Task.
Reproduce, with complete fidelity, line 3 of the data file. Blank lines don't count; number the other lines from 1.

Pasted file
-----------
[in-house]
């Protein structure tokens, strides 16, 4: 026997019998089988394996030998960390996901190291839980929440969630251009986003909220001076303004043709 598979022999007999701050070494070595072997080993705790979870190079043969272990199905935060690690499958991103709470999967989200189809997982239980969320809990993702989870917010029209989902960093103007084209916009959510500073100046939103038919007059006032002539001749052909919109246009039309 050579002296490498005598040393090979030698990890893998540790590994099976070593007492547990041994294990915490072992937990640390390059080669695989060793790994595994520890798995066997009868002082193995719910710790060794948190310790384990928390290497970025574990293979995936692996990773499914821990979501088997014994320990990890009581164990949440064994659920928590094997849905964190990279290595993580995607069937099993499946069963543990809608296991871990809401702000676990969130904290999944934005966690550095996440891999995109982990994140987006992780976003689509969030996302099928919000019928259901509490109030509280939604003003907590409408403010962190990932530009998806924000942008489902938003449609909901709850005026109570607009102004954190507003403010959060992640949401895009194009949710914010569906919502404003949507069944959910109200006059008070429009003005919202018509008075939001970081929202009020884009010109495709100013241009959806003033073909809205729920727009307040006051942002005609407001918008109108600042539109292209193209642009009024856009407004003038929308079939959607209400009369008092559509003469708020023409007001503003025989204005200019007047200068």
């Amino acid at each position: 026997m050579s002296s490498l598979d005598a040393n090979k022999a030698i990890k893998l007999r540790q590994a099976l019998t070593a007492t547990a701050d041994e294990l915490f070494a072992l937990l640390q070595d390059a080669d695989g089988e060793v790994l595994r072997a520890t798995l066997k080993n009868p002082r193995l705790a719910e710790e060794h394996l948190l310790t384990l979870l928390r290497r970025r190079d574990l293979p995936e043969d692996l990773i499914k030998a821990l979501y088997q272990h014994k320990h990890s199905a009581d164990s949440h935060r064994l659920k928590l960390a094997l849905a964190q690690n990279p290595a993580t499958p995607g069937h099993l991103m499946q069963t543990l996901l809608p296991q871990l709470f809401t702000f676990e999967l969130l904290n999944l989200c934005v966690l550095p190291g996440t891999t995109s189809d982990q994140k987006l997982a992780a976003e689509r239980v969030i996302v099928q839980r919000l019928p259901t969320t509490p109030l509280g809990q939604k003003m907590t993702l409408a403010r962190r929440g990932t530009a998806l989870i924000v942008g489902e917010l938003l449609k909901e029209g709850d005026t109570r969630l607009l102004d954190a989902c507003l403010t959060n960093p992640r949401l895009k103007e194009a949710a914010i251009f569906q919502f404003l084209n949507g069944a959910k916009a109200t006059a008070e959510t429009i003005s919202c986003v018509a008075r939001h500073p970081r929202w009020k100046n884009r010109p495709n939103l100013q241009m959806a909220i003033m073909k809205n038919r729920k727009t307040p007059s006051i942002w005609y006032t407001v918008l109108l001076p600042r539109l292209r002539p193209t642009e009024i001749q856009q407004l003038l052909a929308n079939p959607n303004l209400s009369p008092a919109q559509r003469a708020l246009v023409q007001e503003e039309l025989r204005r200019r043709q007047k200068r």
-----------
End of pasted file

């Amino acid at each position: 026997m050579s002296s490498l598979d005598a040393n090979k022999a030698i990890k893998l007999r540790q590994a099976l019998t070593a007492t547990a701050d041994e294990l915490f070494a072992l937990l640390q070595d390059a080669d695989g089988e060793v790994l595994r072997a520890t798995l066997k080993n009868p002082r193995l705790a719910e710790e060794h394996l948190l310790t384990l979870l928390r290497r970025r190079d574990l293979p995936e043969d692996l990773i499914k030998a821990l979501y088997q272990h014994k320990h990890s199905a009581d164990s949440h935060r064994l659920k928590l960390a094997l849905a964190q690690n990279p290595a993580t499958p995607g069937h099993l991103m499946q069963t543990l996901l809608p296991q871990l709470f809401t702000f676990e999967l969130l904290n999944l989200c934005v966690l550095p190291g996440t891999t995109s189809d982990q994140k987006l997982a992780a976003e689509r239980v969030i996302v099928q839980r919000l019928p259901t969320t509490p109030l509280g809990q939604k003003m907590t993702l409408a403010r962190r929440g990932t530009a998806l989870i924000v942008g489902e917010l938003l449609k909901e029209g709850d005026t109570r969630l607009l102004d954190a989902c507003l403010t959060n960093p992640r949401l895009k103007e194009a949710a914010i251009f569906q919502f404003l084209n949507g069944a959910k916009a109200t006059a008070e959510t429009i003005s919202c986003v018509a008075r939001h500073p970081r929202w009020k100046n884009r010109p495709n939103l100013q241009m959806a909220i003033m073909k809205n038919r729920k727009t307040p007059s006051i942002w005609y006032t407001v918008l109108l001076p600042r539109l292209r002539p193209t642009e009024i001749q856009q407004l003038l052909a929308n079939p959607n303004l209400s009369p008092a919109q559509r003469a708020l246009v023409q007001e503003e039309l025989r204005r200019r043709q007047k200068r």